Strategies to help ease the anxiety that often comes with a company-wide relocation.
By Lisa Mendelsohn
For many employees, the thought of their company moving to a new location can be terrifying. So many questions race through their heads: What does this mean? Is my job in jeopardy? What about my family? My spouse? My kids? This is a very human and normal reaction to such an announcement, and it happens more often than not. It boils down to human nature and the fear of ambiguity. What can HR leaders do to mitigate the worry and make the process of a company move less stressful for employees?
Background screening remains a critical step in the hiring process.
By Larry Basinait
Today, improving candidate experience is a major driving force in the hiring process—and a solid background screening approach is a critical step to ensuring that job seekers are satisfied. Candidates are looking for a process that is transparent and offers real-time updates on a mobile platform. While new research from HRO Today finds that 75 percent of job seekers ranked overall performance as “good” or “excellent,” there is room for background screening partners to improve the perception of how well they deliver their services. Where can improvements be made?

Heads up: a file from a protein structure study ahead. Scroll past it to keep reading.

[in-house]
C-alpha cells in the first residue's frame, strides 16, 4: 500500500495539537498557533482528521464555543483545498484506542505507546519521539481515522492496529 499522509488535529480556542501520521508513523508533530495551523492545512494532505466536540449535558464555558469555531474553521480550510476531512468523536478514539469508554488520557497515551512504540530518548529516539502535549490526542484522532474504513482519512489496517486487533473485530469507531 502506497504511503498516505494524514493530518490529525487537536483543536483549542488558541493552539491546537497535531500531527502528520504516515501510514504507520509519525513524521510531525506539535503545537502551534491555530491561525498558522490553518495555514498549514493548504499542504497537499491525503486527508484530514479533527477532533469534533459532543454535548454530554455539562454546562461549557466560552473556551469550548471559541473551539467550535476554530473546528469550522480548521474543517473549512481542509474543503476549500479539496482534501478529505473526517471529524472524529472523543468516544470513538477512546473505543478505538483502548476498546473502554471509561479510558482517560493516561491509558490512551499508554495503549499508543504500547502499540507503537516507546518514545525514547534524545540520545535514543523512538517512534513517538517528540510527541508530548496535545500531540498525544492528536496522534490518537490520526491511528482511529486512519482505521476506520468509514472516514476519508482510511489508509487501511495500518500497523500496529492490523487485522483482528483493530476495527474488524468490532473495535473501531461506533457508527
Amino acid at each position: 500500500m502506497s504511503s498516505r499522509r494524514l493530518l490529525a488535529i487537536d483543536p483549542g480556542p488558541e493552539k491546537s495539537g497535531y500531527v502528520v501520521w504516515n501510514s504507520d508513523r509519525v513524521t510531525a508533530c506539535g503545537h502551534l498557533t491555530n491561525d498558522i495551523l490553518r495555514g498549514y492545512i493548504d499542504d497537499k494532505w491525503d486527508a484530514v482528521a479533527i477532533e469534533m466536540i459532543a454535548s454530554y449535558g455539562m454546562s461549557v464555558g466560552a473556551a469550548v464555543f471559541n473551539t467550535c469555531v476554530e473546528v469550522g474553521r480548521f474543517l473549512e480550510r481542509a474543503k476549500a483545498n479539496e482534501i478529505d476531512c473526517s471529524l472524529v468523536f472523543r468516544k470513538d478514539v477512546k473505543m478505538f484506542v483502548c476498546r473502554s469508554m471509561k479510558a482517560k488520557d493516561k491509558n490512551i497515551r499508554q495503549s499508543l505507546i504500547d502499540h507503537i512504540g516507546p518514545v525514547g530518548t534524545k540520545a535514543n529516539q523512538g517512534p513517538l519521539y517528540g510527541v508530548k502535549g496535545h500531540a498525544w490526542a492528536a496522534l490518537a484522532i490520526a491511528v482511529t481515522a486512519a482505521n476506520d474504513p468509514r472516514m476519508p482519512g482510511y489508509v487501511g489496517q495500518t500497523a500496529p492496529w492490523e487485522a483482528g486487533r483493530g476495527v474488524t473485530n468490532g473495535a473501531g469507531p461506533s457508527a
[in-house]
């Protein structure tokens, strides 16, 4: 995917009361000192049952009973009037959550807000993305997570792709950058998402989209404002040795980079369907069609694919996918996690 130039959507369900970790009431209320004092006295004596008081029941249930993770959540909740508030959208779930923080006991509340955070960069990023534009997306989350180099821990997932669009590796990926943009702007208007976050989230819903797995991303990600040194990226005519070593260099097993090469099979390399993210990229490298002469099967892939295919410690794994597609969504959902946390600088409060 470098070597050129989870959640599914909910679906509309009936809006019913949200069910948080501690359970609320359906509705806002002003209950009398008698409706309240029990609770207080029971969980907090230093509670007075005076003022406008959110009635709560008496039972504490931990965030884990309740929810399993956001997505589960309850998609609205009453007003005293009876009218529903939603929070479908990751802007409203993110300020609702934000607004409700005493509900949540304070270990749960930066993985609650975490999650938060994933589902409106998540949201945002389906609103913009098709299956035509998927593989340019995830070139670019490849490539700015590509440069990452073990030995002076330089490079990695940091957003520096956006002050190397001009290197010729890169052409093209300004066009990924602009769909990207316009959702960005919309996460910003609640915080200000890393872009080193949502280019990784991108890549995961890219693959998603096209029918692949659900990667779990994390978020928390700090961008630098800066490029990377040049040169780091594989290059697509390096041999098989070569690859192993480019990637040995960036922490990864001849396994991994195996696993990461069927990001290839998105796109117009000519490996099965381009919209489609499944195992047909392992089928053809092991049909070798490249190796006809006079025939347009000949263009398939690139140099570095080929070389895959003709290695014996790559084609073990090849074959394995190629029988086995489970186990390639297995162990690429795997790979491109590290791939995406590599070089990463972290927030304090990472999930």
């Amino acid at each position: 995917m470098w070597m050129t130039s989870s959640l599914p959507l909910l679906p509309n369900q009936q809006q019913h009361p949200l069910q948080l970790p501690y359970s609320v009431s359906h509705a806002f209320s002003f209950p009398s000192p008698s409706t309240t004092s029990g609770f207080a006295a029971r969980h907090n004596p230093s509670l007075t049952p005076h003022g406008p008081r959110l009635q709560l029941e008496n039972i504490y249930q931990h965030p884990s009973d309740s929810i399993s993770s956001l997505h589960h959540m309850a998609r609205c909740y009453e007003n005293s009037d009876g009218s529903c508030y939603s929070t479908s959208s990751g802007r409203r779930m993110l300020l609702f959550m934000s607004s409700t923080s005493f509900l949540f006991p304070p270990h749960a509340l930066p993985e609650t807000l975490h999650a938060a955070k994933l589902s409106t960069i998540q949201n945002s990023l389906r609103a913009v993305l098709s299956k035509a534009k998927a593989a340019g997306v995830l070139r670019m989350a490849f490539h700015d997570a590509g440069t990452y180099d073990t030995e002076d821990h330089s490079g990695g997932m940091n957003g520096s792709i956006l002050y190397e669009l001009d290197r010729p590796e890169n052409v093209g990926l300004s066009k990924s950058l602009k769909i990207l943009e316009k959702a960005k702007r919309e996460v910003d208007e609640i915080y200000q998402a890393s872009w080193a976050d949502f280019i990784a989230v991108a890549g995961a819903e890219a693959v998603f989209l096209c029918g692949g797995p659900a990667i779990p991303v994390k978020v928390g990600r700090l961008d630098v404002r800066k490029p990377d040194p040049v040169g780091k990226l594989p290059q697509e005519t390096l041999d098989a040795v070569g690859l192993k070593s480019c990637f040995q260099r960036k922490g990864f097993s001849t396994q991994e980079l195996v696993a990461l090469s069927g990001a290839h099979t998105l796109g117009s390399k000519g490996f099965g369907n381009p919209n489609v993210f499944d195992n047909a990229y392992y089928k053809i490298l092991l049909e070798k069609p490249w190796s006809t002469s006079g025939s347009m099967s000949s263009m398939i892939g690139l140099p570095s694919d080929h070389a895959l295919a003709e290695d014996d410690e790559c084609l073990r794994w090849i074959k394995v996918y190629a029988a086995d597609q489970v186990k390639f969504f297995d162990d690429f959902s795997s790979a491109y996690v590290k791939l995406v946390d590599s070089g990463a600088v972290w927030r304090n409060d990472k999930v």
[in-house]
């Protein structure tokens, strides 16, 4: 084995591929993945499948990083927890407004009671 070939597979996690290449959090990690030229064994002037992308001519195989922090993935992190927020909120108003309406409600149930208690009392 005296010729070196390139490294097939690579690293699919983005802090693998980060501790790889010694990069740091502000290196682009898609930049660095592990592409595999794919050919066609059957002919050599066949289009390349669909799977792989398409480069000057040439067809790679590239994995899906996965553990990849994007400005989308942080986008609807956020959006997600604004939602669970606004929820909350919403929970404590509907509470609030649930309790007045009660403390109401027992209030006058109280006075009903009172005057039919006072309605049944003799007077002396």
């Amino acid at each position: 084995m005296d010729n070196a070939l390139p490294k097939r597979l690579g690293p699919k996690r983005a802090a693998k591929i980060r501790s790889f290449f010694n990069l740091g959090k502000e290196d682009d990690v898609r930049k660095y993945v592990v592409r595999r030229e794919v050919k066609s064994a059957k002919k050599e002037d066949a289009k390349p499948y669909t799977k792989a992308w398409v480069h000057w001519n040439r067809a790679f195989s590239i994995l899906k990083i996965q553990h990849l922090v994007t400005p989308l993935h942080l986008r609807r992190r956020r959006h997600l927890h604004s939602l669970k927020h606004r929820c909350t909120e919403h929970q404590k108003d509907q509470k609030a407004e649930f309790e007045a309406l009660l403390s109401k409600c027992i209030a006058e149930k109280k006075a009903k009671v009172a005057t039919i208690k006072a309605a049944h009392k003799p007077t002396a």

Concern over the U.S.-China trade war has worldwide economies on edge.
By Larry Basinait
Deploying a global workforce and ensuring access to the best talent is a crucial component of success for all multinational enterprises. Global labor market intelligence is an invaluable tool for HR departments and can be used to inform critical decisions around the best countries and regions in which to grow. With that in mind, HRO Today and Orion Novotus, an Orion Talent company, partner to explain global unemployment rates by quarter.
A special look at the accomplishments of 10 organizations recognized as leaders in the HR space.
By Debbie Bolla
While HR leaders completely understand the impact of recognizing the workforce, they are often left with little recognition of their own. This is where the HRO Today Association steps in. From building strategic recruitment functions to improving leadership development to increasing the retention of high potentials, this year’s awards honor the transformative work of leaders in the TA and HR space.
By Elliot H. Clark
In this issue, we have a cover story interview with John Murabito, the CHRO of Cigna and the HRO Today CHRO of the Year Lifetime Achievement Award winner. I have known John for almost 20 years, which is why I do not have a vote in our own award programs because the committee feels I know too many people. The story of Cigna is as much about the story of HR as it is about the company. From the beginning, John’s vision has always been about making HR a part of the fabric of the business and a contributor to the data inputs on critical business decisions. Going back 20 years, these were very unique approaches.
Today, Cigna HR is perceived by its own operational departments to be integral to the business success. This is evident in many ways: John is listed as one of the key business leaders in their public and regulatory disclosures and an important voice on strategy. I know this to be true since John and I went through the details when he was moving through the award process earlier this year.